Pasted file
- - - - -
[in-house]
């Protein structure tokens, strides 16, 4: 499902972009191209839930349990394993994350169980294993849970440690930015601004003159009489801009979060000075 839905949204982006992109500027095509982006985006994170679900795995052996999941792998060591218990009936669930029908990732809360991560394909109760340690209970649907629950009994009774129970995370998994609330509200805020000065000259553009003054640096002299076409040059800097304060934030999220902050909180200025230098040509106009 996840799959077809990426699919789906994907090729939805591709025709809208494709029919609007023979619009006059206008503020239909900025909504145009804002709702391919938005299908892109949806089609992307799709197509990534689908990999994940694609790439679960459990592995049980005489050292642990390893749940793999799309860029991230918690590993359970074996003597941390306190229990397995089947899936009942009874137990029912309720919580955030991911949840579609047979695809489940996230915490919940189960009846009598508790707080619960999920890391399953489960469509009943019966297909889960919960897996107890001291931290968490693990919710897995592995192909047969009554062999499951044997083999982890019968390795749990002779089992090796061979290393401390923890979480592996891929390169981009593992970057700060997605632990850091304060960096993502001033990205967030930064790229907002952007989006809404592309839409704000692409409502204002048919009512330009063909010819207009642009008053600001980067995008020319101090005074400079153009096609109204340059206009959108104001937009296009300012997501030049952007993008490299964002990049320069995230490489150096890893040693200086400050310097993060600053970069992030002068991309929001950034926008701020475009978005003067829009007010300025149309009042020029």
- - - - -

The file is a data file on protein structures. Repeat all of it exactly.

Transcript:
[in-house]
């Protein structure tokens, strides 16, 4: 499902972009191209839930349990394993994350169980294993849970440690930015601004003159009489801009979060000075 839905949204982006992109500027095509982006985006994170679900795995052996999941792998060591218990009936669930029908990732809360991560394909109760340690209970649907629950009994009774129970995370998994609330509200805020000065000259553009003054640096002299076409040059800097304060934030999220902050909180200025230098040509106009 996840799959077809990426699919789906994907090729939805591709025709809208494709029919609007023979619009006059206008503020239909900025909504145009804002709702391919938005299908892109949806089609992307799709197509990534689908990999994940694609790439679960459990592995049980005489050292642990390893749940793999799309860029991230918690590993359970074996003597941390306190229990397995089947899936009942009874137990029912309720919580955030991911949840579609047979695809489940996230915490919940189960009846009598508790707080619960999920890391399953489960469509009943019966297909889960919960897996107890001291931290968490693990919710897995592995192909047969009554062999499951044997083999982890019968390795749990002779089992090796061979290393401390923890979480592996891929390169981009593992970057700060997605632990850091304060960096993502001033990205967030930064790229907002952007989006809404592309839409704000692409409502204002048919009512330009063909010819207009642009008053600001980067995008020319101090005074400079153009096609109204340059206009959108104001937009296009300012997501030049952007993008490299964002990049320069995230490489150096890893040693200086400050310097993060600053970069992030002068991309929001950034926008701020475009978005003067829009007010300025149309009042020029």